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969Today's blog, better late than never?

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  • Jon Kennedy
    Jan 10, 2014
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      Jon Kennedy's 'Postcards from
      his soj
      ourn in Northern Ireland'
      My Google+ diary and Belfast blog

      Jon Kennedy        
      JONAL ENTRY 1376 | FRIDAY, JANUARY 10 2014

      Today's Scripture: . . . grace was given to each of us according to the measure of Christ's gift. Therefore it is said, "When he ascended on high he led a host of captives, and he gave gifts to men." (in saying, "He ascended," what does it mean but that he had also descended into the lower parts of the earth? He who descended is he who also ascended far above all the heavens, that he might fill all things.) And his gifts were that some should be apostles, some prophets, some evangelists, some pastors and teachers, to equip the saints for the work of ministry, for building up the body of Christ, until we all attain to the unity of the faith and of the knowledge of the Son of God, to mature manhood, to the measure of the stature of the fullness of Christ.
      From St. Paul's letter to the Ephesians, chapter 4,
      from today's Orthodox lectionary readings.
      See the homiletical thought below.

      Today's diary

      A too-busy day. I had to omit my cappuccino hour because there was a cross-community meeting in a large charismatic church, New Life, that I attended with Marda (Ward was at his poetry group at that time). New Life's pastor, Jack McKee, is planning a visionary program called 39+1 (for 40 days), to end on Good Friday. He is challenging religious and political leaders, paramilitaries, the police, even drug dealers, to take measures to create goodwill between the communities on both sides of the "peace walls" that keep erstwhile warring factions in this city apart.

      Then I went directly to work at the Dock Cafe for my weekly volunteer shift. Though the weather was wet and chilly (but not too cold and not too windy, thankfully), the students from the college across the street were back in force, this being their first week back after New Years. It was a very busy two hours.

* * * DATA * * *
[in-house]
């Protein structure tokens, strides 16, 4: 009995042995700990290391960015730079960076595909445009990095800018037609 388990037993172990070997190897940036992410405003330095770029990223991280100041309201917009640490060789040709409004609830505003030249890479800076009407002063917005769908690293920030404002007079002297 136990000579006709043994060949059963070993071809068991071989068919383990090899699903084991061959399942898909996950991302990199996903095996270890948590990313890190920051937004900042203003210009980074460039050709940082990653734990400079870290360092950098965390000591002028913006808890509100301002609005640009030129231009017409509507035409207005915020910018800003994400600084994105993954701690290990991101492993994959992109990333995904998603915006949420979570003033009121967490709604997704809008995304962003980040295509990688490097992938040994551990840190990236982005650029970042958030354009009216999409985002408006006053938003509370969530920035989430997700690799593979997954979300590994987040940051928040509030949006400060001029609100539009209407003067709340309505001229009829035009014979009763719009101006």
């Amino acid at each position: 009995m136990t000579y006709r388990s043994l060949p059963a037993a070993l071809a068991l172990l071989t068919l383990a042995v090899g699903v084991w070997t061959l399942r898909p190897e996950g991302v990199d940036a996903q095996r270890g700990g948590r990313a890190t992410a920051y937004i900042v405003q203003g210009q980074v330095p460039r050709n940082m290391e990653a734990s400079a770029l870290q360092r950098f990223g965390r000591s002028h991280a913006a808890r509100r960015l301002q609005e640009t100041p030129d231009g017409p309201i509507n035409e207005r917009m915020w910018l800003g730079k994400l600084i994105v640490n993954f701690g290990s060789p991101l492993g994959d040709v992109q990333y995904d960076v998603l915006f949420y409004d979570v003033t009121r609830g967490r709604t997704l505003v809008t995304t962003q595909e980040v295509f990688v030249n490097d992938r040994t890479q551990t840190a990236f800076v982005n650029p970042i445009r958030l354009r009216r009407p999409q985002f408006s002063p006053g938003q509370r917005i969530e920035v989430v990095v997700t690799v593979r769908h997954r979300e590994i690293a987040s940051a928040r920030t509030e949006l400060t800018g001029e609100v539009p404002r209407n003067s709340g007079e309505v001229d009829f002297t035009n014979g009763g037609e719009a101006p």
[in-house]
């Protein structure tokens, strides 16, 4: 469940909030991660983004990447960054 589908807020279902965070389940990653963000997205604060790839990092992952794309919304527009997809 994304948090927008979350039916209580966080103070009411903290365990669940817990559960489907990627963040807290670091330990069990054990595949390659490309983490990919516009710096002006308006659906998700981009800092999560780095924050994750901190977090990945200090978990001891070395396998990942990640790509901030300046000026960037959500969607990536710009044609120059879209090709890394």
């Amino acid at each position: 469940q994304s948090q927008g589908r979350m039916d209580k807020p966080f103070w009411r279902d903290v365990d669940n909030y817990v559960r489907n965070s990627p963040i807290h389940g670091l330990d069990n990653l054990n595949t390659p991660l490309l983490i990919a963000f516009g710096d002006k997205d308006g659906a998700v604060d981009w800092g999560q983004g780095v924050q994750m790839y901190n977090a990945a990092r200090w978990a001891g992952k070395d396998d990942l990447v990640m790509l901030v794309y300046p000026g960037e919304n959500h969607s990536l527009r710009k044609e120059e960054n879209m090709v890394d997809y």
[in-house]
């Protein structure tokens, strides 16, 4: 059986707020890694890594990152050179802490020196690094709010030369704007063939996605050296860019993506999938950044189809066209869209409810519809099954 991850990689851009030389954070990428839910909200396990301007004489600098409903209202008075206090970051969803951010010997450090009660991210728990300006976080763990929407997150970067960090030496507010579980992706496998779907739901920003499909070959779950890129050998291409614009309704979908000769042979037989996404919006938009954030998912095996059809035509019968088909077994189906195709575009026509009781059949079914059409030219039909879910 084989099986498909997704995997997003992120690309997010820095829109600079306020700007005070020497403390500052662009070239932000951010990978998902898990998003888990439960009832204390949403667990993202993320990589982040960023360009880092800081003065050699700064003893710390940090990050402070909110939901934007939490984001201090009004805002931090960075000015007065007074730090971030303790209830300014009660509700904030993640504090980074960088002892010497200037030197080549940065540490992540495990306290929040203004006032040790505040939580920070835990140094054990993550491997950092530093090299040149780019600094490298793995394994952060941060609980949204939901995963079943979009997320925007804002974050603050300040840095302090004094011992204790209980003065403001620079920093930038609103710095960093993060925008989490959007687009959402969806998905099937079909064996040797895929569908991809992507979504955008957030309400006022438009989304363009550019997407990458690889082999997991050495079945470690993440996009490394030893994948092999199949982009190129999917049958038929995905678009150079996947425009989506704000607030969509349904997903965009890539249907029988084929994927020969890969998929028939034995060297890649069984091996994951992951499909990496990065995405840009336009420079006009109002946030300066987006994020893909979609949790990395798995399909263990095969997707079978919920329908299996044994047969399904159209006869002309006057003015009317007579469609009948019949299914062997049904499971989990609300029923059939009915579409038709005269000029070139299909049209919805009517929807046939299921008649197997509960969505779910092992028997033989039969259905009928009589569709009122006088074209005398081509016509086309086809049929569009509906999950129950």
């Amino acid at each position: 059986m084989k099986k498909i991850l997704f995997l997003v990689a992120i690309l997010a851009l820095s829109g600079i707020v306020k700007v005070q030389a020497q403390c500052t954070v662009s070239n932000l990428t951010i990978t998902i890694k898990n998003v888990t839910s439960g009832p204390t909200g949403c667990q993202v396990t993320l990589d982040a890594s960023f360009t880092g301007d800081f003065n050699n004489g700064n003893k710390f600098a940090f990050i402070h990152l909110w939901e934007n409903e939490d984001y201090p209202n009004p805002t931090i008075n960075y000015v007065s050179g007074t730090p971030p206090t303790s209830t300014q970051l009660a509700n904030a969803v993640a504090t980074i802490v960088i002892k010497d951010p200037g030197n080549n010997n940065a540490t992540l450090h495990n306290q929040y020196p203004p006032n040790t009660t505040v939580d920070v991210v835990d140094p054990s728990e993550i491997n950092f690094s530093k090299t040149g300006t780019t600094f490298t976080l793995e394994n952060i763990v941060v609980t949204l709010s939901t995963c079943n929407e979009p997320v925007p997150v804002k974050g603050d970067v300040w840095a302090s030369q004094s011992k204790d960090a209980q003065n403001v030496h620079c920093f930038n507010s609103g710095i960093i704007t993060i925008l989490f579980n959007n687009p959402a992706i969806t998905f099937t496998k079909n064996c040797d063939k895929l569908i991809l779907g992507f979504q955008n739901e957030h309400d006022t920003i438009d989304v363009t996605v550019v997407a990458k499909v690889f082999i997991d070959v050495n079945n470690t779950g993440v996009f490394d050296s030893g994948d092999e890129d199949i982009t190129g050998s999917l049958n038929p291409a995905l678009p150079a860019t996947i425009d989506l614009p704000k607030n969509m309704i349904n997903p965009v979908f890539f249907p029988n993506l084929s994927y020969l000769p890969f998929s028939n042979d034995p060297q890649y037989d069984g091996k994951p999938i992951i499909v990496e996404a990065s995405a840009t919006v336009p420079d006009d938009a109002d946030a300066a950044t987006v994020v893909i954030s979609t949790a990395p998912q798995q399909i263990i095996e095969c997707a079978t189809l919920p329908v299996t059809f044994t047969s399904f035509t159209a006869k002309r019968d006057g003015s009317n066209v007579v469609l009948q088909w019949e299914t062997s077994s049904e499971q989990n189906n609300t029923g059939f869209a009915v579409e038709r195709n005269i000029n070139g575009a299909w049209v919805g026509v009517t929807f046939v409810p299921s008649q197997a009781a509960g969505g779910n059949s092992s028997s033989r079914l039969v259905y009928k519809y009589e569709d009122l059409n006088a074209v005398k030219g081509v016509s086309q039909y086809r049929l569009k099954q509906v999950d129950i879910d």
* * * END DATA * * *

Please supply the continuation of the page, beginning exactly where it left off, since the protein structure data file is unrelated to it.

A week from tonight we have scheduled the launch meeting of the C.S. Lewis Society of Northern Ireland (which will be held at the Dock Cafe after it closes that day), and once I got home I was very busy getting together and mailing the invitations to support it. Anyone interested can read the invitation/launch announcement here. And if you're in Northern Ireland, please consider joining us and bringing a friend or friends.

      Mailings to new constituencies are something I do too seldom to remember from one instance to the next how to expedite the steps; it's very time consuming, which is why today's blog is so late. And tomorrow I hope to get back to my topic started yesterday, Little Distractions.

      Today's Inspiration

      Frederica Mathewes-Green, widely read Orthodox author, the wife of an Orthodox pirest in Maryland and a Facebook friend, posted this on her page. I found it quite inspiring.

      This past Thursday night, since my husband and I were traveling, one of our chanters, Ben, led the service. Only four other guys were present. At one point Ben began hearing a deep, male voice from the back of the room, joining in and chanting . . . the ison. (The "ison" is a line of harmony in Byzantine chanting, and it's tricky because in Byzantine music the intervals are different than we're used to; they have extra notes in between our piano keys.)

      It's hard to get the ison right, but whoever the singer was, he was chanting it with perfect pitch. Ben figured that one of the other regulars had come in and was chanting from the back of the church. So when the service was over and everyone was talking by the church door, he said, "Whoever was doing the ison, it sounded pretty good."

      But nobody else could take credit for it, though others had heard the voice too. Nobody had come in during the service.